“Britten Serenade” takes place at the New Mexican Museum of Art, St. Francis Auditorium, 107 W. Palace Ave. Tickets are $41-$77; call 505-982-1890 for ticket availability, santafechambermusic.com.
SUSANNE MENTZER & ROD GILFRY
Performance Santa Fe’s Festival of Song
4 p.m. Sunday, Aug. 4
Baritone Rod Gilfry launches Performance Santa Fe’s second Festival of Song recital with Maurice Ravel’s Don Quichotte à Dulcinée knowing that he’s just two degrees of separation from the composer. In the early 1980s, Gilfry studied with Martial Singher, the celebrated French baritone who premiered the three-song cycle back in 1934. It’s Ravel’s last completed work, in which the Spanish hero-lunatic presents himself as a lover, a warrior, and a drinker to his inamorata.
“Singher taught me that you have to dig into this piece and sing it with sharp elbows instead of Gallic suavity,” Gilfry said. “Ravel used all these jagged Spanish dance rhythms with great imagination. For instance, the first one you hear suggests the broken-down gait of Don Quichotte’s old horse. If you smooth it out, you lose the entire effect.”
The Festival of Song is a joint project with the Santa FeOpera, which gives audiences the chance to hear these talented performers in much more intimate circumstances. Gilfry takes on Don Alfonso in the company’s current staging of Mozart’s Così fan tutte, while his recital partner, Susanne Mentzer, plays the grandmother in Janácˇek’s Jenu˚fa.
The mezzo-soprano’s major contribution to the program is a generous selection of songs from Carlisle Floyd’s Citizen of Paradise, which is set to poems and letters by Emily Dickinson. Mentzer gave the world premiere of the song cycle in 1983 and it’s been in her repertory ever since, sometimes performed concert-style, as here, and sometimes as a staged monodrama. Her 2014 recording of the piece received rave reviews.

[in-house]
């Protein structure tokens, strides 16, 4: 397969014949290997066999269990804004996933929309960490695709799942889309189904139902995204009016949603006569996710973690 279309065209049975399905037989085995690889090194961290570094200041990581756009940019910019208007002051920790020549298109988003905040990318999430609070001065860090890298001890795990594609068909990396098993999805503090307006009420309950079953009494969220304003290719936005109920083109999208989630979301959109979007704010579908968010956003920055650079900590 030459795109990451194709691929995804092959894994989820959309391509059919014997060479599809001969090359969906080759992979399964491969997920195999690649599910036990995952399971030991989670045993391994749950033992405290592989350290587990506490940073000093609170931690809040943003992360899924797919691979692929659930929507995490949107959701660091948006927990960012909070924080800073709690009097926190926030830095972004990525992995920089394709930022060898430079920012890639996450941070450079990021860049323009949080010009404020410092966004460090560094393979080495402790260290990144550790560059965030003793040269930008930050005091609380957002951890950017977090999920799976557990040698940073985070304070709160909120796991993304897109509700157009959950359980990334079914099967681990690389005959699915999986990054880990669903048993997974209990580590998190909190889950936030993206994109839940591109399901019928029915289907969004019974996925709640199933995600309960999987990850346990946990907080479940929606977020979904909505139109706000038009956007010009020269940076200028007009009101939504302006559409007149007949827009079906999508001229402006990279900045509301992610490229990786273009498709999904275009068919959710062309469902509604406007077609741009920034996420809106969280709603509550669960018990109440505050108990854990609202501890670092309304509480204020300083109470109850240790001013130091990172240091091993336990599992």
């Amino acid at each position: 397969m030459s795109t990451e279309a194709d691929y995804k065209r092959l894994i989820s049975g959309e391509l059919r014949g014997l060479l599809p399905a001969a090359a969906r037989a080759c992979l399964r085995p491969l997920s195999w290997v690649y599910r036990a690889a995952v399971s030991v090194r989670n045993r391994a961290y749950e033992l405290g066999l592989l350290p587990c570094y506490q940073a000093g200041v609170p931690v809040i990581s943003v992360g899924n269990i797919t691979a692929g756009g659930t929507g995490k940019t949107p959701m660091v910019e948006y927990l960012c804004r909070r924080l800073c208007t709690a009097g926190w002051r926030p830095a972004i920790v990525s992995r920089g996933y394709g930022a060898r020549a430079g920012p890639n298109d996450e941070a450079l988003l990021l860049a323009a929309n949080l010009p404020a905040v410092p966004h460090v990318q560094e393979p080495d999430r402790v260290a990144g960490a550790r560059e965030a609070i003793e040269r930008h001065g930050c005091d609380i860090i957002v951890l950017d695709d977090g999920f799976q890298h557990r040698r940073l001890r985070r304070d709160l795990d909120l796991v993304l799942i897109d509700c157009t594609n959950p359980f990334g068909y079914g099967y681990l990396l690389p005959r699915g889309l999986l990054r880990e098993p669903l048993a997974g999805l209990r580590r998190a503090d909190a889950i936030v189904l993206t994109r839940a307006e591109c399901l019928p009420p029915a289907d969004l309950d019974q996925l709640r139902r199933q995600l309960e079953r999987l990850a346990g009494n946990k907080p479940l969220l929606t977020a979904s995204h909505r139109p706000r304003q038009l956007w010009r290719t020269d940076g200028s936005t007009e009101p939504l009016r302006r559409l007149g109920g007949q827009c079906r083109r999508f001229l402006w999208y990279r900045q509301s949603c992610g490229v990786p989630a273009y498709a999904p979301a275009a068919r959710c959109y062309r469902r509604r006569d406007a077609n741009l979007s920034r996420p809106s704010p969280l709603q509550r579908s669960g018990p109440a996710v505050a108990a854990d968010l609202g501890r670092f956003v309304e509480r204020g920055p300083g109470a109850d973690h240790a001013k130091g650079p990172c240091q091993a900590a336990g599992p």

“World-premiere recordings of song cycles by Carlisle Floyd are expertly and lovingly detailed by mezzo-soprano Susanne Mentzer,” wrote Opera News critic Judith Malafronte. “With exemplary diction, Mentzer’s voice is in great shape, and her connection to the material and internalization of the poetry are complete.”
“I love having been able to sing this wonderful piece over so many years and to see how the different circumstances in my life can bring new colors to it,” Mentzer said. “One of the songs is about the death of your mother. At first, I sang it with a sense of fear, about the unknown point in the future when it would happen. Now it’s in the past, so it has a much more elegiac feeling for me. I try to live in the moment of performing, and let the material take me wherever it goes as I’m singing.”
The wide-ranging program also includes four charming songs by Charles Ives, perhaps America’s most iconoclastic composer; two by Jake Heggie, who is best known for his operas Moby-Dick and Dead Man Walking; and two by contemporary composer Morten Lauridsen. Robert Tweten, head of the Santa Fe Opera music staff, is the accompanist.
Festival of Song, with Susanne Mentzer and Rod Gilfry, takes place at Scottish Rite Center, 463 Paseo de Peralta. Tickets are $45-$75; 505-984-8759; performancesantafe.org.